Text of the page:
A massive cyber attack against Middle Eastern nations capable of sweeping up huge amounts of sensitive data has been discovered by security researchers who said it was most likely a state-sponsored spying attempt.
Researchers at the Russian security firm Kaspersky Lab, which announced its findings on the so-called Flame software yesterday, said it was the most complex discovered yet and could have been in operation for five years.
More than 600 computers belonging to governments, businesses and individuals in Iran, Israel and Palestinian territories, as well as Sudan and Syria, were affected. It is not known where the attack originated but its discovery – just two years after security experts uncovered the Stuxnet virus, which attacked the Iranian nuclear infrastructure – raises fresh questions over alleged government use of malicious software to spy on foreign nations.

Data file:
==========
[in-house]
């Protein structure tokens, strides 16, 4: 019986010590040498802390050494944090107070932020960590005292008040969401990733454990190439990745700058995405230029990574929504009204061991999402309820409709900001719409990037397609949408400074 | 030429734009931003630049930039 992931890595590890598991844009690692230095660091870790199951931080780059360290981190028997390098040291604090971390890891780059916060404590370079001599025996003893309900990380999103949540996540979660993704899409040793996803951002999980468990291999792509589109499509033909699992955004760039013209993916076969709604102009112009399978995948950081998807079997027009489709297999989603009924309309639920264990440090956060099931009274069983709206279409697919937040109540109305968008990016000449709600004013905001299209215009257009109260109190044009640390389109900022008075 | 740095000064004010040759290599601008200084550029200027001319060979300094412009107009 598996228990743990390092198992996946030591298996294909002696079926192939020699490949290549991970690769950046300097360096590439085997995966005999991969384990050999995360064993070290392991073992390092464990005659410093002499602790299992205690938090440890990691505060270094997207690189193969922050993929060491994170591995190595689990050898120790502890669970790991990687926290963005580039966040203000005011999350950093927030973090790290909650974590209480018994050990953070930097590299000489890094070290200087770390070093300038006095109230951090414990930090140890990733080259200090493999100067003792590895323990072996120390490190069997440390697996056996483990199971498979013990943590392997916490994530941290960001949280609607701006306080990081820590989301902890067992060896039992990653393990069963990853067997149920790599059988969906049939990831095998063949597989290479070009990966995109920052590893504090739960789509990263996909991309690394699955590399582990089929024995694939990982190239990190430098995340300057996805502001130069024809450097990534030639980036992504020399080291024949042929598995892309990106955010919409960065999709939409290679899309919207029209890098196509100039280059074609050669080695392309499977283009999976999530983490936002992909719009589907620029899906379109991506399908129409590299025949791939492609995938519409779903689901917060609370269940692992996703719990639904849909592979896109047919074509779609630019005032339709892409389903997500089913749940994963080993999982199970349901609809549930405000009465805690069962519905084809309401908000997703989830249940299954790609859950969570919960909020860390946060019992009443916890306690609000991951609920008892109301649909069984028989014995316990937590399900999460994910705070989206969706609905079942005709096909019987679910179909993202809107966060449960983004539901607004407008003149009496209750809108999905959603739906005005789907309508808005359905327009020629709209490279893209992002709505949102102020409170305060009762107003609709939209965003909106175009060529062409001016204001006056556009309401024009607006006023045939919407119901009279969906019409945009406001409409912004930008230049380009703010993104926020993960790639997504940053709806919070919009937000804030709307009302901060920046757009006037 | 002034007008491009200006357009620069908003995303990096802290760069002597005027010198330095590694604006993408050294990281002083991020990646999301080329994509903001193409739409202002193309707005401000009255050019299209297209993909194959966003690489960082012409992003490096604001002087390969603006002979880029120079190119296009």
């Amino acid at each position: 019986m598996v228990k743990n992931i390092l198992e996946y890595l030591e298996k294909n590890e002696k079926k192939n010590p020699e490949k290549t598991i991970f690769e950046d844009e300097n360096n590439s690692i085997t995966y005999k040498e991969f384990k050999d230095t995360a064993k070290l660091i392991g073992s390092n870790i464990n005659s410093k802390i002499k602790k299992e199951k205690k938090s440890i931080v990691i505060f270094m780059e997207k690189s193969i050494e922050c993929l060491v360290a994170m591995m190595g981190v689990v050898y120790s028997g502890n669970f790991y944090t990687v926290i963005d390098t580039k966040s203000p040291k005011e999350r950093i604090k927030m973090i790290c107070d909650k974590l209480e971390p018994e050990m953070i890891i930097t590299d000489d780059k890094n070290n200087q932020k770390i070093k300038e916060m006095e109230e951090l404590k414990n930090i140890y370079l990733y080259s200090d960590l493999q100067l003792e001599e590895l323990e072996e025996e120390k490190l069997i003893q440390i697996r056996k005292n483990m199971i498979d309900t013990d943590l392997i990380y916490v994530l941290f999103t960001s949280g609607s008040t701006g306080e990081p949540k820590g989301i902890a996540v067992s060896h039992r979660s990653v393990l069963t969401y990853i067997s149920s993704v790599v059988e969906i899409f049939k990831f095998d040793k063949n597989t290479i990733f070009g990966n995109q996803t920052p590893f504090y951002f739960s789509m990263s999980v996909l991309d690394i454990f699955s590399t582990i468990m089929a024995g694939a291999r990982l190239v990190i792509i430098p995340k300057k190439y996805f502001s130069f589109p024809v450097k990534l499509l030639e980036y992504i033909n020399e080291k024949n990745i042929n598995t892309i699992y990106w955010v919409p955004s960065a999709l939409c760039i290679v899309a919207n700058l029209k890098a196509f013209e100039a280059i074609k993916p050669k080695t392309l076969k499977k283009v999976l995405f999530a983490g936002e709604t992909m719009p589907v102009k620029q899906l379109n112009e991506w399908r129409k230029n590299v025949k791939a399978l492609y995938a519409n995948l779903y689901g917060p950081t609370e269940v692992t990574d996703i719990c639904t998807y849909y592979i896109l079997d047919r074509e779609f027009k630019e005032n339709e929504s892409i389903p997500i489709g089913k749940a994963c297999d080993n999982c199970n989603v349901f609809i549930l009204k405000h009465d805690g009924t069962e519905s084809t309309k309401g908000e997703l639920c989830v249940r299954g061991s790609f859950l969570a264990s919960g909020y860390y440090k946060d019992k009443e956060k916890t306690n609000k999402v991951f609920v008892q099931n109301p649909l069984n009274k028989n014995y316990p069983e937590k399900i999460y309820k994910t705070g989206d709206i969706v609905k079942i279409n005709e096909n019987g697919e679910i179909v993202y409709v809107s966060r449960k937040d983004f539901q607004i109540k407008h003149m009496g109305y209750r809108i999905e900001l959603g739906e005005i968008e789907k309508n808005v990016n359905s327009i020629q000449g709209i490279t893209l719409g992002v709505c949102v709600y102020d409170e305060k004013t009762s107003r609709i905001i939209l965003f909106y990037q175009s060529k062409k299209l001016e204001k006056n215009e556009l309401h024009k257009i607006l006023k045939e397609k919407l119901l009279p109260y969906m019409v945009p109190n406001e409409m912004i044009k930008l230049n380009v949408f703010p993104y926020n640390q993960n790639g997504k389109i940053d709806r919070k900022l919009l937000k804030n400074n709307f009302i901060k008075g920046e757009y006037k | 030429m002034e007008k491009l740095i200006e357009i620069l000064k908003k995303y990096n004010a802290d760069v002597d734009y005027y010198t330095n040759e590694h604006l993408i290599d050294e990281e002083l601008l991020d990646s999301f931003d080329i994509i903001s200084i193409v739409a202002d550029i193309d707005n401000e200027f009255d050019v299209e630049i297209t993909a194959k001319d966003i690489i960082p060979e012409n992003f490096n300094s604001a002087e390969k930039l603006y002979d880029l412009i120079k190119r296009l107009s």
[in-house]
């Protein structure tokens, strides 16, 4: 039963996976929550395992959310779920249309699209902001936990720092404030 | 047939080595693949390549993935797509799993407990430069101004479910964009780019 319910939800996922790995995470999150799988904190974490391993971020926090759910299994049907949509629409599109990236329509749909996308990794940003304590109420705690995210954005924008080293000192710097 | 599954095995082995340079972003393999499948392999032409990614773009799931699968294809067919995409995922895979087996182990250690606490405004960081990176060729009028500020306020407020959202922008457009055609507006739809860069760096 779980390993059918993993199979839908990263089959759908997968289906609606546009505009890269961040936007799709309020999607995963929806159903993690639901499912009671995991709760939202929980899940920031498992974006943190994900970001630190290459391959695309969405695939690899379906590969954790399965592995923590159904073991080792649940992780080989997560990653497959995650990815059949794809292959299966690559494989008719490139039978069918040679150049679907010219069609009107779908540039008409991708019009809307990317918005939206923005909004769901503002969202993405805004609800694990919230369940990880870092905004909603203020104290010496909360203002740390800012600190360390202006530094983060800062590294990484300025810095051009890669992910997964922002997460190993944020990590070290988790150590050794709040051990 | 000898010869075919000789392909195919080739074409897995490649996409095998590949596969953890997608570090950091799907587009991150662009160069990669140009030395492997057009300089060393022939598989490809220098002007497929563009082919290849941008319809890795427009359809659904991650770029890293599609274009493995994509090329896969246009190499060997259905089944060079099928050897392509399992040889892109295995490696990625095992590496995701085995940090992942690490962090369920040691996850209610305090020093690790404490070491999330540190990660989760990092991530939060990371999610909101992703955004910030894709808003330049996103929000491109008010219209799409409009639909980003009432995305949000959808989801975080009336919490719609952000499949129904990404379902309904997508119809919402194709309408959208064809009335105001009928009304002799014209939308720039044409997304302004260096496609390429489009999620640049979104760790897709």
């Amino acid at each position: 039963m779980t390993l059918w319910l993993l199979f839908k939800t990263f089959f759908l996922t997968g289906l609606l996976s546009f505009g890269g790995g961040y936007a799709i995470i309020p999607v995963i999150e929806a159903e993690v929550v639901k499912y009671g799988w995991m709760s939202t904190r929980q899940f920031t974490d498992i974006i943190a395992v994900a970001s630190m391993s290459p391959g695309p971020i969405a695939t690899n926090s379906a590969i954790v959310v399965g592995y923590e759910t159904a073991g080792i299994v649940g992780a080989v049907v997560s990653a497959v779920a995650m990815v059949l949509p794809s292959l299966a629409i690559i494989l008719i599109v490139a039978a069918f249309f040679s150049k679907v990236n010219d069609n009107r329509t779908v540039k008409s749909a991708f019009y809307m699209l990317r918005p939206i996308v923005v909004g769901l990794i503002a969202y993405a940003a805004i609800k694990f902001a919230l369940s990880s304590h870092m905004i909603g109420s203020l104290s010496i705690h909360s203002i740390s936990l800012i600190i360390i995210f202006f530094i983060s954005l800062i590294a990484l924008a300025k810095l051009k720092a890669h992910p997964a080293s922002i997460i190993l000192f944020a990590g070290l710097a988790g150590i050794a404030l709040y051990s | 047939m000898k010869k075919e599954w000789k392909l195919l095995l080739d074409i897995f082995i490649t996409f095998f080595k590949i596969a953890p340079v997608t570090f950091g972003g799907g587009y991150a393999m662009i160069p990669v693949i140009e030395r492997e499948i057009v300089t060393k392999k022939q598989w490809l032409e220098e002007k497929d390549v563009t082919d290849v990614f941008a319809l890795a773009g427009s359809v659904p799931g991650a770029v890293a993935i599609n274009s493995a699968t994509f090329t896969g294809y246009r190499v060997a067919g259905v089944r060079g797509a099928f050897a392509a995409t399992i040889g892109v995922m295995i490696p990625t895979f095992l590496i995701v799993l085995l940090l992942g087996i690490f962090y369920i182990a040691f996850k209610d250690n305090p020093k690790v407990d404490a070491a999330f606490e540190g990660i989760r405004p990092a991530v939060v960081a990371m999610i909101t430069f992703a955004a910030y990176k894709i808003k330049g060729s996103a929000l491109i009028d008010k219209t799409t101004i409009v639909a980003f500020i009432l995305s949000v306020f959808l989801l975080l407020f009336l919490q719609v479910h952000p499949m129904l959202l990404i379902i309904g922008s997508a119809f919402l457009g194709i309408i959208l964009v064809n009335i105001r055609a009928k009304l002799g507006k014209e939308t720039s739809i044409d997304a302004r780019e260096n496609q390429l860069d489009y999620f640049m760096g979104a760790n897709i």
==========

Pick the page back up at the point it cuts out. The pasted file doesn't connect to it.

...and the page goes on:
Flame is the third "super cyberweapon" to come to light after Stuxnet and the latter's data-stealing cousin, Duqu, which was found last year. "The only logical conclusion is that there are other operations," Roel Schouwenberg, a senior researcher at Kaspersky, said.